clock menu more-arrow no yes mobile

Filed under:

Could the Supreme Court screw up Obamacare even worse than we thought?

(Getty News Images)

University of Michigan's Nicholas Bagley has been one of the smartest legal commentators on King v. Burwell, the Supreme Court case that challenges the legality of Obamacare's insurance subsidies. So when he raises the possibility of a ruling against Obamacare that could be even more disastrous for the law than we currently imagine, I listen.

The Supreme Court is expected to rule on the case in June, deciding whether the federal exchange used by 36 states has the legal authority to distribute Obamacare subsidies. If the justices rule against Obamacare, they will be halting financial help in those places.

Most discussions about the King case assume that states have a way to fix this problem: namely, they could go ahead and build a state-based insurance marketplace. Subsidies would start flowing again, and things would go back to normal.

Republican governors who have already expanded Medicaid would likely be amenable to moving forward on a marketplace, given that it would bring billions in subsidies back to their states.

Anand Katakam/Vox

Except that maybe it wouldn't. That's the possibility Bagley raises today on the Incidental Economist — that there's a plausible world in which the Supreme Court reads the Affordable Care Act as restricting subsidies to marketplaces that states built before 2014. Here's the key piece:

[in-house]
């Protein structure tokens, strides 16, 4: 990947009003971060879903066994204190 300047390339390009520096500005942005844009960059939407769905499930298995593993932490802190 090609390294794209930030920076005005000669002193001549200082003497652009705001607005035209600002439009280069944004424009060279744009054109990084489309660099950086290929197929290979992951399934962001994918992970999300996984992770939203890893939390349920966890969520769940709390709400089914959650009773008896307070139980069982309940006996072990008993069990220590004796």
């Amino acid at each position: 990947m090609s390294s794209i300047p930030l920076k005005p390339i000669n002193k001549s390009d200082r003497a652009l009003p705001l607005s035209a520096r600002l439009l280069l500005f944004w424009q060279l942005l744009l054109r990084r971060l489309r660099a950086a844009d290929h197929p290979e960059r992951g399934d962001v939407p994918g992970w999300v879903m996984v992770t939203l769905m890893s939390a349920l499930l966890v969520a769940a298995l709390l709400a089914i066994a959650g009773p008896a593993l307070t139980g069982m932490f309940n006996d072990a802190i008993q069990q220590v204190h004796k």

The governing assumption has been that, after the Supreme Court decides King, the states could restore subsidies to their residents by setting up their own exchanges. As Justice Alito said at oral argument, "it’s not too late for a state to establish an exchange if we were to adopt [plaintiffs’] interpretation of the statute. So going forward, there would be no harm."

But look closely at the statute. The fight in King is about the meaning of a provision of the Internal Revenue Code linking the subsidies to the cost of a plan purchased on "an Exchange established by the State under 1311." Section 1311, in turn, says that "[e]ach State shall, not later than January 1, 2014, establish an American Health Benefit Exchange."

Did the states have to hit that January 2014 deadline in order to establish exchanges "under 1311"? If so, exchanges established post-King could never be established under 1311. On that view, it would seem to follow that subsidies would be forever unavailable in thirty-four states.

Bagley isn't convinced that this argument would fly — he reads the line, in context, as a deadline for when a state has to launch a marketplace before the federal government steps in, and not as a deadline that precludes further action.

But will the legal system read it that way? If the Supreme Court rules in the King plaintiffs' favor, maybe not. "If the Supreme Court sides with the plaintiffs, it will have taken a highly literal approach to the ACA—an approach that might give juice to the argument that post-King exchanges haven’t been properly established," Bagley wrote.

And if that argument did prevail, it would mean that any state without a marketplace right now is stuck in a bind. None of the 36 states without state-based marketplaces could do anything about it.

Anand Katakam/Vox

Aside from inventing a time machine to take them back to 2013 (which would be very impressive!), legislators wouldn't have any way to restore subsidies — and would be stuck with a decision they made a few years back.

Sign up for the newsletter Today, Explained

Understand the world with a daily explainer plus the most compelling stories of the day.